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CBC Provincial Affairs:  Preserving the ecological balance in South Delta

CBC Provincial Affairs: Preserving the ecological balance in South Delta

Normally, CBC Radio's Provincial Affairs segment consists of four minutes of free broadcast time given to B.C.'s "major political parties."  Thankfully, CBC did not forget the people of Delta South!  

As your Independent MLA, I was pleased to take a few minutes and share with B.C. some of the long-term concerns we face in Delta and which are so close to my heart.

 

Transcript

Good Morning, this is Vicki Huntington speaking.  As the MLA for Delta South I've had the great privilege of being the first independent in the history of the province to be re-elected. My riding of South Delta is home to Ladner and Tsawwassen and is one of BC's most productive farming communities. They have the largest industrial zones in Metro Vancouver and host the largest 24-hour ferry terminal in the world, the largest container port in Canada and the largest coal export terminal in North America. It also has Burns Bog and western Canada's largest landfill. Delta is surrounded by the Fraser River, Boundary Bay and Roberts Bank.

Delta is a complex, fascinating community, and part of Delta's fascination is that it is also home to one of the greatest wildlife migrations in the world. Our agricultural lands, the Fraser River Delta and the mudflats of the foreshore combine to create a great ecosystem that supports millions upon millions of waterfowl and shorebirds on their great journeys north to summer breeding grounds and south to their wintering meccas.

As I speak, the great migration is underway, and it is a sight that fills the soul with beauty, wonder and mystery; dunlins swooping over the mudflats, the world's entire population of western sandpipers guzzling the rare biofilms deposited by the Fraser River, plovers gorging before their long flight, American widgen and mallards in their thousands gathering to leave the Delta farmlands that have supported them over the winter. They are joined in their journey by 100,000 snow geese and hundreds of tundra and trumpeter swans: millions of birds dependent on Delta's agricultural land and the clean, undisturbed Fraser River Delta.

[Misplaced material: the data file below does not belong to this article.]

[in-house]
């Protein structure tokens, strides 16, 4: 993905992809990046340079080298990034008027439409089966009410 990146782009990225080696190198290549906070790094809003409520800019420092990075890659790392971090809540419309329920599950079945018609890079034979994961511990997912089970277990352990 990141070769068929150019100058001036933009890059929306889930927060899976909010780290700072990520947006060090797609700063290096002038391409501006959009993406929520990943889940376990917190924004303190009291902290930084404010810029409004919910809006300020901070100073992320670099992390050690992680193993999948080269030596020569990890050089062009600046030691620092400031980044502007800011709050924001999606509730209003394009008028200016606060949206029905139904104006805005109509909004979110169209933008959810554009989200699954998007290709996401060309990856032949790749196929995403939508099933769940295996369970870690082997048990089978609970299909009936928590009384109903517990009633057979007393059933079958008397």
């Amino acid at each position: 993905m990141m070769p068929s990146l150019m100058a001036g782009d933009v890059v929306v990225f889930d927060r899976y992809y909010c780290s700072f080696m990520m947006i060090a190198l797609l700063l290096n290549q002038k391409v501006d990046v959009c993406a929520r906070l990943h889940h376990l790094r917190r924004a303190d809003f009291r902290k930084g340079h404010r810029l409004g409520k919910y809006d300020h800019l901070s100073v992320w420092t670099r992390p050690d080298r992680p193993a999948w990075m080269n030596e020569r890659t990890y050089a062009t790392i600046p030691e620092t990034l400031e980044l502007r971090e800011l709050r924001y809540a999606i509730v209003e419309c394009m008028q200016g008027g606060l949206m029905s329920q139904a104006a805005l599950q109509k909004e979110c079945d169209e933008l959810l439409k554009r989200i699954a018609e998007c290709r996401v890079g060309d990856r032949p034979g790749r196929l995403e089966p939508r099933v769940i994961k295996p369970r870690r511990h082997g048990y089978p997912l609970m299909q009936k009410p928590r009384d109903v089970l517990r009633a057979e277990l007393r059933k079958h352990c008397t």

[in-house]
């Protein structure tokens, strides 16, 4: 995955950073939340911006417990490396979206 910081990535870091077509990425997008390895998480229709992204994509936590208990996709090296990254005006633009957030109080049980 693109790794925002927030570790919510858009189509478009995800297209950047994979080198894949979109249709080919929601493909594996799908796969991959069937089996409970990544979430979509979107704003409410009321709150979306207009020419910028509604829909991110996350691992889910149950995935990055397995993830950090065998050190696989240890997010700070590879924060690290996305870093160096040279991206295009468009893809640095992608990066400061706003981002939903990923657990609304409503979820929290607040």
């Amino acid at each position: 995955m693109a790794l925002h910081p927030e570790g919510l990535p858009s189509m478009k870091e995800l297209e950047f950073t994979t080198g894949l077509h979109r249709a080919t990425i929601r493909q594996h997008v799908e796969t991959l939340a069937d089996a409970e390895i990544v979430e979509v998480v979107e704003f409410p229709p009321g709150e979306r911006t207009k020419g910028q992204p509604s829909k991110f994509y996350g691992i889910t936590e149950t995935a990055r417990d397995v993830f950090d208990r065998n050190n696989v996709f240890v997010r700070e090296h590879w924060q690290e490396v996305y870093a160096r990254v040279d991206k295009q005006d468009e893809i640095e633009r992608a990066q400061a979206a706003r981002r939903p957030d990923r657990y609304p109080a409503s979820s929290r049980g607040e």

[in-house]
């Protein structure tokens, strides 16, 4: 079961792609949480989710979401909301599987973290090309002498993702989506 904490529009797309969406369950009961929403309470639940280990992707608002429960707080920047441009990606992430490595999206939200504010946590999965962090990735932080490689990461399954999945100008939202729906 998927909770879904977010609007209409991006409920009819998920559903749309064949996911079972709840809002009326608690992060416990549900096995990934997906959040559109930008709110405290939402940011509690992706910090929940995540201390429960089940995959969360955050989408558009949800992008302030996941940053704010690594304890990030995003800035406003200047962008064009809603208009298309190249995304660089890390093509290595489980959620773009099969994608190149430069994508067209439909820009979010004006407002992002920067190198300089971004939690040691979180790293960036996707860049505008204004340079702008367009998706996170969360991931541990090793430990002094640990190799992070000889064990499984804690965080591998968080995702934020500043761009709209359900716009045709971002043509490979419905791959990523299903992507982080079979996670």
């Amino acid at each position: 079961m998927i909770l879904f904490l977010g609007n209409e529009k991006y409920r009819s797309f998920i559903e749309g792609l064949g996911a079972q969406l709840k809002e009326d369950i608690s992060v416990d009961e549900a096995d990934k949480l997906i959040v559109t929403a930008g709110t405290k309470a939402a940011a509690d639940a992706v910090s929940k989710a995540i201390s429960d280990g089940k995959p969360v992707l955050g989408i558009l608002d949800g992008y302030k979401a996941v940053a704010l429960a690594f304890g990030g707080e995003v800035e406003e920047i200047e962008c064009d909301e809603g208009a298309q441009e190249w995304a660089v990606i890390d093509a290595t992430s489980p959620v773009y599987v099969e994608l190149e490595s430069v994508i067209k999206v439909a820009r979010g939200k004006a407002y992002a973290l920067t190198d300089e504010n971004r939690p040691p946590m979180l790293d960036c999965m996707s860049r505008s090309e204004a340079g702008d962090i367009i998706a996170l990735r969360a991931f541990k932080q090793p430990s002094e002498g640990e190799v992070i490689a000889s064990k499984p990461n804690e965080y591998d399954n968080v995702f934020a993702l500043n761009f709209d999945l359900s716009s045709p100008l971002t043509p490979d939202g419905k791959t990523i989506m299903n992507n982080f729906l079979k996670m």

All of it is threatened and, as usual, the threat comes from man's inability to find balance. His quest is always for more, and in the end the quest destroys those gifts of nature that give wonder to life and that enrich our humanity.

Port Metro Vancouver hopes to double the size of Deltaport and is relentless in its drive to turn the finest agricultural soil in North America into an industrial park. In Delta, the Gateway strategy has consumed 1,000 acres of agricultural land for highways, access road, overpasses, rights-of-way, the quadrupling of railroad tracks and the purchase of agricultural land for port-related purposes. The provincial government has approved a jet fuel terminal near the mouth of the Fraser River. A catastrophe could kill off the salmon nursery of the Fraser and contaminate the foreshore of Roberts and Sturgeon Banks. Developers have optioned 450 acres of prime soil and hope to build an industrial park to service the port. The Tsawwassen Treaty removed hundreds of acres from the ALR. An industrial park is now at the entrance to the port. The municipality is approving residential developments in agriculturally capable soil.

And now the province has introduced Bill 24, the Agricultural Land Commission Amendment Act. This act is a direct threat to the agricultural land in this province. It opens the door to development on 90 per cent of the land in BC and it's an insidious piece of legislation.

I fear for this wonderfully rich place called Delta. We need your help to protect the lands that support so much life and the lands which produce so much of our food. The security of both depends on us.

This is Vicki Huntington, MLA for Delta South

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